Wednesday, September 22, 2010

Our Fourth Day In Florence

No mercato today, oh well.... But we will be there tomorrow.

Today was our day for the Uffizi Gallery. I was curious if I was going to finally succumb to Stendhal syndrome, but I did not.

Remembering the long lines we had viewed yesterday, and the dire warnings that the Uffizi is at times booked a month in advance, we were happy to have tickets in hand for 11 am.

We were not sure if there might be a line up, so we arrived early and strolled about a bit. Entering the queue, we managed to enter 30 minutes before our appointed time. We picked up an audioguide, then climbed the long steps up to the exhibit, stopping at times to admire the Roman busts that adorned the staircase.

The Uffizi Gallery does hold an impressive collection of artwork. It traces art's medievel roots, into the flowering of the Renaissance that started in Florence, and then moved on to the rest of Europe.

Universally familiar paintings like Boticelli's Birth of Venus and Allegory of Spring are held here, as well as Da Vinci's Annunciation and his unfinished Adoration of the Magi. Michelangelo, Raphael and Titian also can be found here. Even so, I felt a bit let down.

So close to home, we walked back for a quick luncheon before heading out again.

We headed to the Medici Chapels, the final resting place of most of the Medici's. The new sacristy was designed and executed by Michelangelo. The Medici's were more than his patrons, they were his adopted family. They basically adopted the young Michelangelo, and he grew up in their household. The new sacristy holds the earthly remains of four Medici's, three of whom Michelangelo knew personally.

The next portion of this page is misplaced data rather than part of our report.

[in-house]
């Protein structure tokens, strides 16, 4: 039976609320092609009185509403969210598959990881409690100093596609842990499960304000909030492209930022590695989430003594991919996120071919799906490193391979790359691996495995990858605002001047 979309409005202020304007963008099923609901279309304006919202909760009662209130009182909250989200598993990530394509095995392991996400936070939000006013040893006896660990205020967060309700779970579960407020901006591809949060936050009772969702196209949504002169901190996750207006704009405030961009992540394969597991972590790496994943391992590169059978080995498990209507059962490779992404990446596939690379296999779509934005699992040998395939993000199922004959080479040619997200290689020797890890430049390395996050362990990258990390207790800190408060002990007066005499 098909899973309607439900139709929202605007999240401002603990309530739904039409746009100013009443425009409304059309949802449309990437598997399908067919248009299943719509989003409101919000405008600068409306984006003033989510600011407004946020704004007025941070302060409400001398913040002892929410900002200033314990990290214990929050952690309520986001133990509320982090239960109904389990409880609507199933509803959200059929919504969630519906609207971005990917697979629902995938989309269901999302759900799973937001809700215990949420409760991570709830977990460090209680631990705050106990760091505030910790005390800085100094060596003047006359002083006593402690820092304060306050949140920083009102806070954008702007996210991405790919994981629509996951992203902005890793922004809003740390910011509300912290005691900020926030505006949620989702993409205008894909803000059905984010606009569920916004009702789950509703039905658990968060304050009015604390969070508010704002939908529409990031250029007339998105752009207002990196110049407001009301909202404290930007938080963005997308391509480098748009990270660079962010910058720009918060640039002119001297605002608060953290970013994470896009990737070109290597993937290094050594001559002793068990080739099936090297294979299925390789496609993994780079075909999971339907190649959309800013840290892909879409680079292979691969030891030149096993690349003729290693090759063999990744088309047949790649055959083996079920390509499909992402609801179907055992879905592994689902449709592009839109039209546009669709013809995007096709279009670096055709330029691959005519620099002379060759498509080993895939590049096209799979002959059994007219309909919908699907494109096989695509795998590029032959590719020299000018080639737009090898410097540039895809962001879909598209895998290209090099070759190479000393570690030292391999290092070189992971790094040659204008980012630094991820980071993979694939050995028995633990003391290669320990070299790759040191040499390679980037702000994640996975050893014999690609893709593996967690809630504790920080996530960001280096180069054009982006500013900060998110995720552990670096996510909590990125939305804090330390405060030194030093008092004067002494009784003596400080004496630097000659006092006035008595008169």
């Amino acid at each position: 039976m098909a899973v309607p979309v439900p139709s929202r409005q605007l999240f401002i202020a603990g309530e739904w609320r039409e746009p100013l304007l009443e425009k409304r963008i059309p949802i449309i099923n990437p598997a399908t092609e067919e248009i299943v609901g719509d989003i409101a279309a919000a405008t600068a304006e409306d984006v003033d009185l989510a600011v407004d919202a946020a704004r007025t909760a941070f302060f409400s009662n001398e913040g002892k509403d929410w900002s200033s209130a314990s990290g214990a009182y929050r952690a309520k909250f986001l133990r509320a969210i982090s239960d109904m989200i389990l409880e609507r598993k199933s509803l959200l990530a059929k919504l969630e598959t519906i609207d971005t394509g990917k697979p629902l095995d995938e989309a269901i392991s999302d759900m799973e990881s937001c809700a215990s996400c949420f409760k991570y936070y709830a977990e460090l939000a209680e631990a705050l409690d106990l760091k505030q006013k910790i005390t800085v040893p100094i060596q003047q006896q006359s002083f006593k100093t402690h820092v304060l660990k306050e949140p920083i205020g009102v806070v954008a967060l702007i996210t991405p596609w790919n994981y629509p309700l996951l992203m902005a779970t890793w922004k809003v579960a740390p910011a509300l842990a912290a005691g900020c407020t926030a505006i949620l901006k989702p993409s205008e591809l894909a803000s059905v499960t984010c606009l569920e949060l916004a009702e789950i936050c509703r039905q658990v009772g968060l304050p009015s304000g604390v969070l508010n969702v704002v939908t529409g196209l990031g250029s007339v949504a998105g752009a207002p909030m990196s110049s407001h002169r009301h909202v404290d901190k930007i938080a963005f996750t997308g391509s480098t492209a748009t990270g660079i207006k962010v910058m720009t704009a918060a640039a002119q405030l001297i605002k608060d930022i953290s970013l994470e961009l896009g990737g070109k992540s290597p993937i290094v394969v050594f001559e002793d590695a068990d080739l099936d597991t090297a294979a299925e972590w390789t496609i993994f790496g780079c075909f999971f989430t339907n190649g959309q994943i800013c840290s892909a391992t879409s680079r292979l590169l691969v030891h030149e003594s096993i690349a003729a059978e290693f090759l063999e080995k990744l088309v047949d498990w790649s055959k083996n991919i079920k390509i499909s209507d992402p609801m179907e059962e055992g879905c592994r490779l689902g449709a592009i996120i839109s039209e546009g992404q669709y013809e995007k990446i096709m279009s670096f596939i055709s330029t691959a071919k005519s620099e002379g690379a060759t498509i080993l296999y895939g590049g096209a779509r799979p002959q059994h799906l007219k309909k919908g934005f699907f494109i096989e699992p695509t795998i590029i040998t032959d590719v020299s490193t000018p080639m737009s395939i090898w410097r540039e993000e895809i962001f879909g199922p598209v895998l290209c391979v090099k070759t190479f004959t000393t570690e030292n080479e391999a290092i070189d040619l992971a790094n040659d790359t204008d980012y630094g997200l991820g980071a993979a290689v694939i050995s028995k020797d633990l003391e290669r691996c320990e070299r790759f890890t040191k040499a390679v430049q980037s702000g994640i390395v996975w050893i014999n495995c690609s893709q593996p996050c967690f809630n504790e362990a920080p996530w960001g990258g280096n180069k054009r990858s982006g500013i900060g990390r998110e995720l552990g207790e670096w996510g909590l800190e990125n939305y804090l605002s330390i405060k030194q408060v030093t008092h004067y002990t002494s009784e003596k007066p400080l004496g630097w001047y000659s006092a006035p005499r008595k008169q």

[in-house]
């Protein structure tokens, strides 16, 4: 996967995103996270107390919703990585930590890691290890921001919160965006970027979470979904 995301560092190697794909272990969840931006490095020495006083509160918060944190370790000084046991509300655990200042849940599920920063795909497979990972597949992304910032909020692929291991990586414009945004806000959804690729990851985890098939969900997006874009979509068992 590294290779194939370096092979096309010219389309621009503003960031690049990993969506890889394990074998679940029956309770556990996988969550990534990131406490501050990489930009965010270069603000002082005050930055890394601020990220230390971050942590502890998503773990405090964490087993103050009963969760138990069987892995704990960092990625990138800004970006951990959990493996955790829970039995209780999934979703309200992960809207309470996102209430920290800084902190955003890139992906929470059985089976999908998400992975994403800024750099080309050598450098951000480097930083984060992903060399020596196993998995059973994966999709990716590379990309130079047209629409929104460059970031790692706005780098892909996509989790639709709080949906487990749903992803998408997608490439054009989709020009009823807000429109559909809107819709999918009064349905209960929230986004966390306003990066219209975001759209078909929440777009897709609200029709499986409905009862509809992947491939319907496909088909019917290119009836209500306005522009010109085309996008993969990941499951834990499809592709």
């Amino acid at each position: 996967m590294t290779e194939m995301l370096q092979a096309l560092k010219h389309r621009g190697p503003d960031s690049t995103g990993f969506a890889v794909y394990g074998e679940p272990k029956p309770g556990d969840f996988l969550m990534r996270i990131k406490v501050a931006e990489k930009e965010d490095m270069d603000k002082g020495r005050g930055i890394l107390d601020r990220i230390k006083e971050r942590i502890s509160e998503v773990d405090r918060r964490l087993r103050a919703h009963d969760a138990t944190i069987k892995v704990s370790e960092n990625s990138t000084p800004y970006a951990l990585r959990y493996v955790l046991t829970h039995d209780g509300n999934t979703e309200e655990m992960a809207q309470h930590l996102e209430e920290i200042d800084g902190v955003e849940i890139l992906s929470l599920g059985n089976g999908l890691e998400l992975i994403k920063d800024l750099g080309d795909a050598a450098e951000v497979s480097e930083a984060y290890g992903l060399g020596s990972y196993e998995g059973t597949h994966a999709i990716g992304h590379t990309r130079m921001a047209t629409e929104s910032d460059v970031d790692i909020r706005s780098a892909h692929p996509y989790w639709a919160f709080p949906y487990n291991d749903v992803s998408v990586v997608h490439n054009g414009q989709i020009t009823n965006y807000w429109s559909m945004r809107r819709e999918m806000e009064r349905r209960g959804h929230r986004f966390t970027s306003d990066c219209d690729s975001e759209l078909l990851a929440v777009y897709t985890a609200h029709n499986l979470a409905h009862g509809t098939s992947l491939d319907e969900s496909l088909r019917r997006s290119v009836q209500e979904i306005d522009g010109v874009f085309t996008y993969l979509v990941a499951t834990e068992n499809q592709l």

Again, I felt a bit let down, as I expected more from Michelangelo. His Pieta at the Vatican felt real, with flowing gowns, emotions permeate the work, and one can not but resonate with it. While the four sculptures representing Dawn and Dusk, Night and Day, seemed brutish.

The Medici chapels is part of the Church of San Lorenzo. As our custom, we entered the church, and lit a candle. While we spent much less time here, I appreciated the church more than the Medici Chapels.

After a brief rest on the steps ot the Church, we headed towards via del Tornabuoni. A street that holds the houses of Gucci, Armani, Dior, Prada, et al. Would I spend 130 Euro for a simple key chain? Probably not. But it still was fun to window shop.

A bit tired, we found an outdoor restaurant at Piazza della Signoria. We each ordered a beer, but with such a lovely view of the Palazzo Vecchio, we ordered a simple Margherita Pizzea and another glass of beer.

On a few occaissions, I commented how Florence was reminiscent of Prague. Surprisingly more so than of Rome. Probably because of the small winding streets.


Anthony & Hera